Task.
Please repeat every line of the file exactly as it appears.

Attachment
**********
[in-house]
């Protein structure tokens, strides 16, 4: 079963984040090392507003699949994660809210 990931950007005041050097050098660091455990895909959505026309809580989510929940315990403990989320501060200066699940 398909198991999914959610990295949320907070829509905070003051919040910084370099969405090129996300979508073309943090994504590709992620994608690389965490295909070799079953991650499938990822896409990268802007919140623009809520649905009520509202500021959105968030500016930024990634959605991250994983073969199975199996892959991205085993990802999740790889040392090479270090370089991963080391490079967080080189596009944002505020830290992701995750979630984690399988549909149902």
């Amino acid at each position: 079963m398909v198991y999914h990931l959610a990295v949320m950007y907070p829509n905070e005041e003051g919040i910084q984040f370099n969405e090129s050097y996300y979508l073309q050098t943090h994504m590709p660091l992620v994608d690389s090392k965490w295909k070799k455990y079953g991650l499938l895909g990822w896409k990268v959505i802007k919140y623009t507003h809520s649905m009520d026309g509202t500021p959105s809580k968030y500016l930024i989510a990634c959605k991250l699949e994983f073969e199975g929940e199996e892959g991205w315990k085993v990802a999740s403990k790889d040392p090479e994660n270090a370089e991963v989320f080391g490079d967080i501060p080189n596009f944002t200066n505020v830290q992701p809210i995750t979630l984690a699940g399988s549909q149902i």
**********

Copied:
[in-house]
């Protein structure tokens, strides 16, 4: 079963984040090392507003699949994660809210 990931950007005041050097050098660091455990895909959505026309809580989510929940315990403990989320501060200066699940 398909198991999914959610990295949320907070829509905070003051919040910084370099969405090129996300979508073309943090994504590709992620994608690389965490295909070799079953991650499938990822896409990268802007919140623009809520649905009520509202500021959105968030500016930024990634959605991250994983073969199975199996892959991205085993990802999740790889040392090479270090370089991963080391490079967080080189596009944002505020830290992701995750979630984690399988549909149902």
């Amino acid at each position: 079963m398909v198991y999914h990931l959610a990295v949320m950007y907070p829509n905070e005041e003051g919040i910084q984040f370099n969405e090129s050097y996300y979508l073309q050098t943090h994504m590709p660091l992620v994608d690389s090392k965490w295909k070799k455990y079953g991650l499938l895909g990822w896409k990268v959505i802007k919140y623009t507003h809520s649905m009520d026309g509202t500021p959105s809580k968030y500016l930024i989510a990634c959605k991250l699949e994983f073969e199975g929940e199996e892959g991205w315990k085993v990802a999740s403990k790889d040392p090479e994660n270090a370089e991963v989320f080391g490079d967080i501060p080189n596009f944002t200066n505020v830290q992701p809210i995750t979630l984690a699940g399988s549909q149902i």